Astronaut photograph ISS023-E-15093 was acquired on March 30, 2010, with a Nikon D2Xs digital camera fitted with an 800 mm lens, and is provided by the ISS Crew Earth Observations experiment and Image Science & Analysis Laboratory, Johnson Space Center. The image was taken by the Expedition 23 crew. The image in this article has been cropped and enhanced to improve contrast. Lens artifacts have been removed. The International Space Station Program supports the laboratory as part of the ISS National Lab to help astronauts take pictures of Earth that will be of the greatest value to scientists and the public, and to make those images freely available on the Internet. Additional images taken by astronauts and cosmonauts can be viewed at the NASA/JSC Gateway to Astronaut Photography of Earth. Caption by William L. Stefanov, NASA-JSC.
From space, it is sometimes difficult to tell where land ends and sea ice begins in the southern Sea of Okhotsk. This is particularly evident in this detailed astronaut photograph of the northeastern tip of Urup Island, one of the many islands in the Kuril chain, which extends from northern Japan to the Kamchatka Peninsula of Russia.
The approximately 120-kilometer-long island extends to the southwest from the point illustrated in the image; like the other Kuril Islands, Urup was formed from volcanic processes along the active subduction boundary between the Pacific and Okhotsk tectonic plates. The northeastern tip of the island and three small islands to the northeast are recognizable by their uniform cover of white snow and shadowing along the northwestern coastlines.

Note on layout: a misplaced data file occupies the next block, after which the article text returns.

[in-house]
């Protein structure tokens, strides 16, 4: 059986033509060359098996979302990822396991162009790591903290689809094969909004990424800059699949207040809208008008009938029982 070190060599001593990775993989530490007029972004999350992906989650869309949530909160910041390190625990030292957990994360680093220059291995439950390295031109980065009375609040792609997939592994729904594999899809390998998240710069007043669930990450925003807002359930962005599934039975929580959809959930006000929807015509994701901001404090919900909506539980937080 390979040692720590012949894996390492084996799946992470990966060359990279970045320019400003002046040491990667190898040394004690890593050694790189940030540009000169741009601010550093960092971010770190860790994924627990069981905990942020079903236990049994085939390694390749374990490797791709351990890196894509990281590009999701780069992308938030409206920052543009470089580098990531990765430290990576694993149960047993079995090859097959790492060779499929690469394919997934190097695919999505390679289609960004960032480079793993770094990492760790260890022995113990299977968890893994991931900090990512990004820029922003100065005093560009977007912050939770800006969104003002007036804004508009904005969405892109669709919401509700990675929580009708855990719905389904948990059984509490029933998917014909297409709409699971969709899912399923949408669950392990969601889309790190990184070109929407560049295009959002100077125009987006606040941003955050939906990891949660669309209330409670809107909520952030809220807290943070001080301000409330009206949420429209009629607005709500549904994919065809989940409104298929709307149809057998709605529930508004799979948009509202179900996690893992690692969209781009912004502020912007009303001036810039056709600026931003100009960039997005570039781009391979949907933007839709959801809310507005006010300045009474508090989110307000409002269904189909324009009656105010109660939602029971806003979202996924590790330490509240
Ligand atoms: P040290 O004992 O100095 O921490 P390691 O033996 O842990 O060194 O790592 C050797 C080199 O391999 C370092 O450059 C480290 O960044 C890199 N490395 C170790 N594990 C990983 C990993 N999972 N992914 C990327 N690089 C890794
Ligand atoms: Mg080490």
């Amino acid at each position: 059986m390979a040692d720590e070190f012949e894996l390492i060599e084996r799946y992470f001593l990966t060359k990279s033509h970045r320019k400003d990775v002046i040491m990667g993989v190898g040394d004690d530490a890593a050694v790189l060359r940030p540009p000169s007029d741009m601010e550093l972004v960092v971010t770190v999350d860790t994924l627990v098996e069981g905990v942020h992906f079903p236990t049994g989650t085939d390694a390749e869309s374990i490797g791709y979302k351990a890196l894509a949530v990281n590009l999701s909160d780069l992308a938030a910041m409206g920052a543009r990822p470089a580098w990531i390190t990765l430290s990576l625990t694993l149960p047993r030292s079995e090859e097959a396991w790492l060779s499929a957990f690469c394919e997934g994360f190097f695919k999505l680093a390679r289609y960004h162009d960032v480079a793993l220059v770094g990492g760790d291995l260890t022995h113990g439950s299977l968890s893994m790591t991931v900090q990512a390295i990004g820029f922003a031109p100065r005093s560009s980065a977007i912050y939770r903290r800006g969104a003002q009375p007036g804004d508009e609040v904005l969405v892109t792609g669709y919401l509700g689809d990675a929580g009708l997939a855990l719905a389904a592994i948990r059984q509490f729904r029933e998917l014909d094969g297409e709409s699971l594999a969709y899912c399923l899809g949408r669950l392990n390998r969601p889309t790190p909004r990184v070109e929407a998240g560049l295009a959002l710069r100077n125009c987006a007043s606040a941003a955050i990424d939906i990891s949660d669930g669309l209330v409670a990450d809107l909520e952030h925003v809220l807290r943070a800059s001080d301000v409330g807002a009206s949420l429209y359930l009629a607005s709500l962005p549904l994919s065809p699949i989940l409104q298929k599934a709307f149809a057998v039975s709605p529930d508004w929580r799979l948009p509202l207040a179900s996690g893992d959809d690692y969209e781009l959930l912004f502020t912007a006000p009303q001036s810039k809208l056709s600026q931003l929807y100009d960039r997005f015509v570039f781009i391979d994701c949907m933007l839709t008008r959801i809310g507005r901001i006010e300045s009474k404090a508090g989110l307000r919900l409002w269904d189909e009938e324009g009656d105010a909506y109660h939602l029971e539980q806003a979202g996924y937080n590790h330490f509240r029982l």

Sea ice that formed to the north in the Sea of Okhotsk has been piled up against the islands by prevailing northwesterly winds, forming an irregular mass connecting the islands (image center). The orientation of patchy low clouds over Urup Island (image lower left) also suggests that northwesterly winds are present.
Smaller ice floes are breaking off from the main ice mass at gaps between the islands and forming fingerlike projections of ice fragments that extend to the southeast (image lower right). Surface winds may be channeled through these gaps and accelerated, hastening the breakup and movement of ice.
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This image originally appeared on the Earth Observatory. Click here to view the full, original record.